Julie Wangombe, 23 years old Nairobian and a student at Duke University, first discovered spoken word poetry at Slam Africa events. Today she performs for audiences globally. She is also Kenya’s President-elect, Uhuru Kenyatta’s speechwriter. She wrote his acceptance speech that he delivered on 09 March 2013, soon after being declared the winner of the presidential election. The speech has received praise from many Kenyans, who have described it as inspiring and unifying. You can read the speech here.
I saw this on The Reunion of Black Family World Wide facebook page. It is so empowering and inspiring I had to share:
Mwalimu Baruti: Gounding With My Daughters
Our story is a phenomenal record of Afrikan women. No other women have been so loved, coveted and envied for their strength and elegance.
Their lineage determined whether a man could be pharaoh. The world’s first divinities were female. The world’s first female doctor, Preshet, who was a “chief” physician, was a Kemetic woman. The world’s first ruler of an empire, Hatshepsut, was a Kemetic woman. The warrior who, even after Europeans tried to break her spirit by kidnapping, torturing and beheading her sister, relentlessly led the Angolan armies in a fight against the enslavement of Afrikans and the Portuguese onslaught for four decades, a woman so feared by her white enemies that she was called “The Black Terror, “was a queen named Nzingha. The warrior queen named Sarraounia militarily defended her people against Islamic invasion at a time when states all around her were submitting to this forced conversion and relinquishing their Afrikan spiritual traditions. Queen Candace led her troops in battle against the invading forces of Augustus Caesar. The remains of the world’s oldest human belonged to an Afrikan woman named Amargi (misnamed “Lucy”).
The list of your accomplishments on the Continent alone is endless. Many are the names and deeds we will never know but can surmise because we know Afrikan women. Therefore, it should come as no surprise that our ancestral mothers’ social position as equals with our ancestral fathers led other people’s men, afraid to lose their patriarchal privilege, to suppress and brutalize their women to keep them from aspiring to what Afrikan men accepted as normal for Afrikan women.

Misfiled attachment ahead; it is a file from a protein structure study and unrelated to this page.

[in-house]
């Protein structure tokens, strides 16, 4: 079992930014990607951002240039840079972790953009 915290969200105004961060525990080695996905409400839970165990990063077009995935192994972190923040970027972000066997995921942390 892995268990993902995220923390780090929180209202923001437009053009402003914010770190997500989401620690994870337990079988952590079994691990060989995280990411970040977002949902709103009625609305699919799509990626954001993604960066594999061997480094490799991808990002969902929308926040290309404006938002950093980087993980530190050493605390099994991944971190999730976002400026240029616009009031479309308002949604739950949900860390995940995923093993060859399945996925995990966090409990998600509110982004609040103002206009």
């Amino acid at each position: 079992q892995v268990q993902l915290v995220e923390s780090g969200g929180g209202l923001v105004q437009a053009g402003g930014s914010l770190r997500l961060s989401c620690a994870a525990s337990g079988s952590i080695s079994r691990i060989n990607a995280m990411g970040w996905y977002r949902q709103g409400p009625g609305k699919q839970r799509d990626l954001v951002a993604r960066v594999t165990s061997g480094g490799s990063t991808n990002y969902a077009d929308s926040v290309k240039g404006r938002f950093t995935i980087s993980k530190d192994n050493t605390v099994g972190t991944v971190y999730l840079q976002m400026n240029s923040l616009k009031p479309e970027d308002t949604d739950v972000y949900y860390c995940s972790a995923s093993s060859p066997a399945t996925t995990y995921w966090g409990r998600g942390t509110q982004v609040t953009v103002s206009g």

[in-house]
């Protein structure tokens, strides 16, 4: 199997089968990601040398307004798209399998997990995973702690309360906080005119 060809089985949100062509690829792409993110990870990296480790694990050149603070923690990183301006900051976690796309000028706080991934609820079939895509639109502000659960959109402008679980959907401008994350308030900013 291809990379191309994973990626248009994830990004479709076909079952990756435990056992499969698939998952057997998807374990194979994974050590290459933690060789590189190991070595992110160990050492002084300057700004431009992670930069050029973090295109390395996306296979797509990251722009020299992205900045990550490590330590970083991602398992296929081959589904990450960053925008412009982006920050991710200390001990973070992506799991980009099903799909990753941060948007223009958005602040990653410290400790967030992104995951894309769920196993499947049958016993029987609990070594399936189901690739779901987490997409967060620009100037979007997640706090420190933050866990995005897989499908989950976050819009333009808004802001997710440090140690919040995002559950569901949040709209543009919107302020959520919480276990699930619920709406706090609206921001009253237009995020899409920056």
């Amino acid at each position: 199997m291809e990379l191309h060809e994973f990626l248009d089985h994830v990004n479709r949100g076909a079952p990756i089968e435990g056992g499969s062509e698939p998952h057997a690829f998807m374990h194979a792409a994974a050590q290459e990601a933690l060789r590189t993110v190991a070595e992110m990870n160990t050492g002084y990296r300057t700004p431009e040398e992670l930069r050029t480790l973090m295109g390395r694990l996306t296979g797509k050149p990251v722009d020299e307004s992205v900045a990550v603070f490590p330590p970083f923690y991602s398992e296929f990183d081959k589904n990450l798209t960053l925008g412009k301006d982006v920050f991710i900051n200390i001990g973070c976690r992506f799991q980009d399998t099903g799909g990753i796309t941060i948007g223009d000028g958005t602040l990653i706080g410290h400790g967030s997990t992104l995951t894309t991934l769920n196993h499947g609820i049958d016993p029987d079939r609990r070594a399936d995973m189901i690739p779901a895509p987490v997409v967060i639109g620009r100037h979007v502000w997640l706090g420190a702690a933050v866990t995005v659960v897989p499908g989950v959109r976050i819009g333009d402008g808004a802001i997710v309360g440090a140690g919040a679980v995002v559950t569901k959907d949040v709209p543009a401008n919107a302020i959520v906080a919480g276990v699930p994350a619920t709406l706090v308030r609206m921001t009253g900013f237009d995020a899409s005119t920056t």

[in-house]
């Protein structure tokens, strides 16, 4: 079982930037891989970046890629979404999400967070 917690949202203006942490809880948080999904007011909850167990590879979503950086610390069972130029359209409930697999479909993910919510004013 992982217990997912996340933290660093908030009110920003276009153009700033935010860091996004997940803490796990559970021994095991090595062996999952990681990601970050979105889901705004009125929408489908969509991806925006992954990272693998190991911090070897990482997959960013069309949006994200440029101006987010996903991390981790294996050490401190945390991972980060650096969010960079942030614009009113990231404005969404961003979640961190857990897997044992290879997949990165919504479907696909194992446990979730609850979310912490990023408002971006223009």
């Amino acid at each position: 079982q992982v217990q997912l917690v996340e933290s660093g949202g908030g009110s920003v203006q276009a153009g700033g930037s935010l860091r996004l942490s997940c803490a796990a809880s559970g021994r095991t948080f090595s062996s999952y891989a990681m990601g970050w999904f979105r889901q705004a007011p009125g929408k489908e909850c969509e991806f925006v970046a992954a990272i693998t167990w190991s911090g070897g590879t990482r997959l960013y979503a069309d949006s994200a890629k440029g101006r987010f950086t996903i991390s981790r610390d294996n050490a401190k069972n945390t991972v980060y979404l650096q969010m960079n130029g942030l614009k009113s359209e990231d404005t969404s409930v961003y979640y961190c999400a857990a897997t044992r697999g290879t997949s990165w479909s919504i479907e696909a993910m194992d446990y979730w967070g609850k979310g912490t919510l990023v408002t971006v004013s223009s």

In being themselves, ancestral Afrikan women had no difficulty taking up arms with their men against invaders. On the Continent, they commanded armies, served as guards, spies, guerrillas, foot soldiers, archers. They became responsible for keeping the oral ourstorical record when the men were carted off to slave on plantations and mines. On the Kemetic Ocean, during the Middle Passage, they did no less. They were the eyes and ears of our revolts. They dealt with our enemy as their men did.
Enslaved or quasi-free in the western hemisphere and elsewhere, they did no less. Time and time again, they conducted enslaved Afrikans out of physical bondage. Harriet Tubman, in looking back over her life and thinking about the hundreds of Afrikans she had freed from the physical bonds of our enslavement, reflected on how she “could have freed thousands more if they only knew they were slaves.” Sojourner Truth, making the point that Afrikan women did the work that supposedly only men were capable of, refused to accept being defined down to the level of european females. Her cogent question of “Ain’t I a Woman?” still rings as a wake up call in our ears.